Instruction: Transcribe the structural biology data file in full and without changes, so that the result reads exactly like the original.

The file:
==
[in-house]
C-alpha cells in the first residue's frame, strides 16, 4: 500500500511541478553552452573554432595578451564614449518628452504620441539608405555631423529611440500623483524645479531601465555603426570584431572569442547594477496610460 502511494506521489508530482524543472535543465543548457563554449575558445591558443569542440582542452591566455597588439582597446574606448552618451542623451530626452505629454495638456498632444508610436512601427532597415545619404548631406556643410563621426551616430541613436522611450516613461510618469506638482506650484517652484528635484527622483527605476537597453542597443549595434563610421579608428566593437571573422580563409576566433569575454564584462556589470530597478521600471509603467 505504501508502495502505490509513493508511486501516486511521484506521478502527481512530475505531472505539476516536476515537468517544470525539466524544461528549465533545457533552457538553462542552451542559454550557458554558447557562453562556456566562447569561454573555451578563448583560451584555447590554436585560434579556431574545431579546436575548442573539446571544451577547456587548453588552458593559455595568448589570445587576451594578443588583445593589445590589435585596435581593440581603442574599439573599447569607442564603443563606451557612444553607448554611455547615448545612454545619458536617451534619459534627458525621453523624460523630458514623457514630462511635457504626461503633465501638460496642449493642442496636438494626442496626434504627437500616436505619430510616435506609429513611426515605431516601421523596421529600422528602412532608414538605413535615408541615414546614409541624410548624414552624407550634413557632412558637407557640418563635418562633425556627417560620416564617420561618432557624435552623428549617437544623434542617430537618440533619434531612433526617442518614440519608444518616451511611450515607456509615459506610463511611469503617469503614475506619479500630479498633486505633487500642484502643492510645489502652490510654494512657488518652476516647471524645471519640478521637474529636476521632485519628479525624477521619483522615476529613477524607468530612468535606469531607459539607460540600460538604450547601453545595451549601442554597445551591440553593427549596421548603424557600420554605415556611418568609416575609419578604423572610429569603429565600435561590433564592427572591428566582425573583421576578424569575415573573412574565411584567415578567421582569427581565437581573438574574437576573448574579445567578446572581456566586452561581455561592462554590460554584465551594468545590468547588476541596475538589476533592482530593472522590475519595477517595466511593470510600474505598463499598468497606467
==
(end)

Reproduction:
[in-house]
C-alpha cells in the first residue's frame, strides 16, 4: 500500500511541478553552452573554432595578451564614449518628452504620441539608405555631423529611440500623483524645479531601465555603426570584431572569442547594477496610460 502511494506521489508530482524543472535543465543548457563554449575558445591558443569542440582542452591566455597588439582597446574606448552618451542623451530626452505629454495638456498632444508610436512601427532597415545619404548631406556643410563621426551616430541613436522611450516613461510618469506638482506650484517652484528635484527622483527605476537597453542597443549595434563610421579608428566593437571573422580563409576566433569575454564584462556589470530597478521600471509603467 505504501508502495502505490509513493508511486501516486511521484506521478502527481512530475505531472505539476516536476515537468517544470525539466524544461528549465533545457533552457538553462542552451542559454550557458554558447557562453562556456566562447569561454573555451578563448583560451584555447590554436585560434579556431574545431579546436575548442573539446571544451577547456587548453588552458593559455595568448589570445587576451594578443588583445593589445590589435585596435581593440581603442574599439573599447569607442564603443563606451557612444553607448554611455547615448545612454545619458536617451534619459534627458525621453523624460523630458514623457514630462511635457504626461503633465501638460496642449493642442496636438494626442496626434504627437500616436505619430510616435506609429513611426515605431516601421523596421529600422528602412532608414538605413535615408541615414546614409541624410548624414552624407550634413557632412558637407557640418563635418562633425556627417560620416564617420561618432557624435552623428549617437544623434542617430537618440533619434531612433526617442518614440519608444518616451511611450515607456509615459506610463511611469503617469503614475506619479500630479498633486505633487500642484502643492510645489502652490510654494512657488518652476516647471524645471519640478521637474529636476521632485519628479525624477521619483522615476529613477524607468530612468535606469531607459539607460540600460538604450547601453545595451549601442554597445551591440553593427549596421548603424557600420554605415556611418568609416575609419578604423572610429569603429565600435561590433564592427572591428566582425573583421576578424569575415573573412574565411584567415578567421582569427581565437581573438574574437576573448574579445567578446572581456566586452561581455561592462554590460554584465551594468545590468547588476541596475538589476533592482530593472522590475519595477517595466511593470510600474505598463499598468497606467